Sara Evans: “Which Came First, Fans Wanting This or Fans Only Getting This?”


In the aftermath of #SaladGate—stimulated by country radio consultant Keith Hill’s comments that to increase ratings, radio stations should cut the amount of females they feature in a given hour—Sara Evans has emerged as one of the leading voices sticking up for females receiving their fair share of representation from the genre.

“I’m appalled!” was Sara’s reaction to Keith Hill. “I’ve been very outspoken on this topic over the past few years and strongly believe that there should be a better balance of the songs played on country radio. Our genre has a long history of incredible songs written and sung by amazing female artists. Could you imagine a world with no “Coal Miner’s Daughter,” “I Will Always Love You,” “For My Broken Heart,” “Wide Open Spaces,” “Independence Day,” “Jesus Take the Wheel,” “A Little Bit Stronger” and SO many more? Those were all No. 1 songs at country radio, and are songs of substance that say something and that move people.”

Three weeks have now been crossed of the calendar since SaladGate, and Sara is still taking the point in criticizing the current direction of country music, and not just when it comes to females representation. Speaking to Rolling Stone Country at last week’s CMT Awards, Sara said she was not happy with what she saw at the awards show.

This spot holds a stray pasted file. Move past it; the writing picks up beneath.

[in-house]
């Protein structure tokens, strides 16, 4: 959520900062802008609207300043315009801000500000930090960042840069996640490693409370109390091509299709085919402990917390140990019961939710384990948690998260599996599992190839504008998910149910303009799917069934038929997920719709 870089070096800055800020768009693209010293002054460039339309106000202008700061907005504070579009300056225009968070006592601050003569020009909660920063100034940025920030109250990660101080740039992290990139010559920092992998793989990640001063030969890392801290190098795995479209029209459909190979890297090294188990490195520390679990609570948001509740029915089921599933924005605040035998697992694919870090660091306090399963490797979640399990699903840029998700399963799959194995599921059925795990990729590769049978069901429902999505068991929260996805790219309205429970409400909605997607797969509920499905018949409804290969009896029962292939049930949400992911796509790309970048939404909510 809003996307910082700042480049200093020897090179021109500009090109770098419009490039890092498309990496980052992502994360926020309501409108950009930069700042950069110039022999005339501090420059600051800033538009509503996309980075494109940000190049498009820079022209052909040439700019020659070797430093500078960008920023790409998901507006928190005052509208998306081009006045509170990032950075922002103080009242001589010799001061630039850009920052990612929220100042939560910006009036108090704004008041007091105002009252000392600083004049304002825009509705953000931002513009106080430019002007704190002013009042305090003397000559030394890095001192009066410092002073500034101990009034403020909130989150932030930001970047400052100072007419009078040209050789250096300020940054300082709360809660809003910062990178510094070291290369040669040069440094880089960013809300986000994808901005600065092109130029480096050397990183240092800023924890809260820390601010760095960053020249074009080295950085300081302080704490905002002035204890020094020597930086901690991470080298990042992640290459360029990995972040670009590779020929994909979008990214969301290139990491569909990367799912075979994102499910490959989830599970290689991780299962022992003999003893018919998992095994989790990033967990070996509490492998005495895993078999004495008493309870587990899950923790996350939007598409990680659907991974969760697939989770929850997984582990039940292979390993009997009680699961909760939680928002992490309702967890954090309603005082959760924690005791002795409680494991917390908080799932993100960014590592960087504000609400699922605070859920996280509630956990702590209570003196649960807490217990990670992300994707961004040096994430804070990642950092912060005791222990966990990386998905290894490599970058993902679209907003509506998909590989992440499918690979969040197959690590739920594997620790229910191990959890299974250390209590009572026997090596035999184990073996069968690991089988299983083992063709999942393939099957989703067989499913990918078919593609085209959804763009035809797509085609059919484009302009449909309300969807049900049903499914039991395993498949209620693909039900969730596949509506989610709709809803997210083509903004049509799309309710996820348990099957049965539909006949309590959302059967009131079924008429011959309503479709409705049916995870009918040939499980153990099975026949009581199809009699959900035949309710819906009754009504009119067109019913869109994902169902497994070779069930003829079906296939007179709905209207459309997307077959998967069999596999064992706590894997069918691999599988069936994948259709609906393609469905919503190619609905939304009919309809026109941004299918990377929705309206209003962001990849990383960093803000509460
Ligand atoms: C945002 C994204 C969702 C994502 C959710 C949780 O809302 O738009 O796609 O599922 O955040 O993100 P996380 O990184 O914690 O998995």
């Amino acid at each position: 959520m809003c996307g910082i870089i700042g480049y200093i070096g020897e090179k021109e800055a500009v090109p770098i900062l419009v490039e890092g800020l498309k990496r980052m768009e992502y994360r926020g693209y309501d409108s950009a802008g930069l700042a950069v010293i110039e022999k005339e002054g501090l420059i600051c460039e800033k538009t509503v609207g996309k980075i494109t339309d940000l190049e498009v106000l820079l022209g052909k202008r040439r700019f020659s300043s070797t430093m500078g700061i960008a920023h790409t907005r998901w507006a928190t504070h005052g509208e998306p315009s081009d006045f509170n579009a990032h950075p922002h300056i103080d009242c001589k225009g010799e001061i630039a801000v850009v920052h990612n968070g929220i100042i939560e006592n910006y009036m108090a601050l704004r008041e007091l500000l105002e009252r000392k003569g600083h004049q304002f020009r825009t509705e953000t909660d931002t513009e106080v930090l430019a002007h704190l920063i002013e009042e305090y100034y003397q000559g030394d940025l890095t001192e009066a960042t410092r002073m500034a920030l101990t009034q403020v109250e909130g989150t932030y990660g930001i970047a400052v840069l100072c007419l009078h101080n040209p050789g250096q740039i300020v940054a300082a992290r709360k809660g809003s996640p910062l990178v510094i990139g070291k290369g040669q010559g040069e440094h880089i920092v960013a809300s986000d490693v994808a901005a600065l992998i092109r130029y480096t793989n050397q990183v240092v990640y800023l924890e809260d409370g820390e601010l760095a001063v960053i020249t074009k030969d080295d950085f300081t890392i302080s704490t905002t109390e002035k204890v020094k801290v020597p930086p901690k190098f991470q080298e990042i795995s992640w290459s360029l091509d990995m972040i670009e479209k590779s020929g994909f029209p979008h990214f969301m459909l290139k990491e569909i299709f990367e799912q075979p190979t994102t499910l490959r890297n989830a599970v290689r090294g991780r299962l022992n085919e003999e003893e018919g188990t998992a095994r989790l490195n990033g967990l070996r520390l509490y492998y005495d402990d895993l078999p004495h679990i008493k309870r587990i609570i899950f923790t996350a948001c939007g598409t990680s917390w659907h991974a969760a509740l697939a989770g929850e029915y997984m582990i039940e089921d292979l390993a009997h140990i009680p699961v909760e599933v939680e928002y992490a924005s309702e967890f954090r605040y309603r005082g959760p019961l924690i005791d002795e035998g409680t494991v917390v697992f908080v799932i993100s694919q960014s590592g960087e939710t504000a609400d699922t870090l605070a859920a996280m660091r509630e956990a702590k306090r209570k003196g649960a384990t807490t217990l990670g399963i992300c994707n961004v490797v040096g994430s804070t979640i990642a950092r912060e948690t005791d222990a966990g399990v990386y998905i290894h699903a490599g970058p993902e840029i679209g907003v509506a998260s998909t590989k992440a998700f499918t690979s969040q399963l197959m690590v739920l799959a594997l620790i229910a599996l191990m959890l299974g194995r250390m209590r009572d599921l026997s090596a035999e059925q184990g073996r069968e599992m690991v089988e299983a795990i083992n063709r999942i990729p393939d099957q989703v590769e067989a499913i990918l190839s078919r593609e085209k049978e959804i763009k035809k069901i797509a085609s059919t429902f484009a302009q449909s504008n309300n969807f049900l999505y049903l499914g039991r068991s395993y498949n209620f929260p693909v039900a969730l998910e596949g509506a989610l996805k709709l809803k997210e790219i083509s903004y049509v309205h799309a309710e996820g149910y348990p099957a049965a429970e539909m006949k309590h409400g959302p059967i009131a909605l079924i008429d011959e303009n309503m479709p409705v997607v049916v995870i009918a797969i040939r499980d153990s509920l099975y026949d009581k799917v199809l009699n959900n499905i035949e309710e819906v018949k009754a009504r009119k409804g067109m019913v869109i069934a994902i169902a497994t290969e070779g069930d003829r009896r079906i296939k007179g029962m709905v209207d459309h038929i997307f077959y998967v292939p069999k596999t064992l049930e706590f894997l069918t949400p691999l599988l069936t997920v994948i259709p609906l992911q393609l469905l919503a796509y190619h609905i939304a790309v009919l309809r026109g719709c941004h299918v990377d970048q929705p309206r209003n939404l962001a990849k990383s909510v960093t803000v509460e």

“I miss the days where you can go to a show like this and there would be some moments where there are serious songs and brilliantly written songs,” Evans said. “I was wanting that a little more tonight . . . I’m excited to hear any song that’s not about drinking, or beer, or trucks, or partying, or jeans. . . or beer . . . What would we do if Hollywood said they were only putting out movies with all men? Or only movies with car racing? I don’t know which came first, the fans wanting this or the fans only getting this. Either way, it needs to go back to more females and broader song topics.”

However Sara said that SaladGate had at least broached a topic that needed to be discussed.

“Now that all of this is being discussed, I think it’s very positive,” she says. “I don’t think Patsy Cline would be ok with that. I don’t think Loretta Lynn would be ok with that. I grew up on a farm; I grew up in country music. For me to now feel like they’re not allowing me to be a part of this genre? What do you do?”

I’m not sure Sara, but speaking out might be a good first step.

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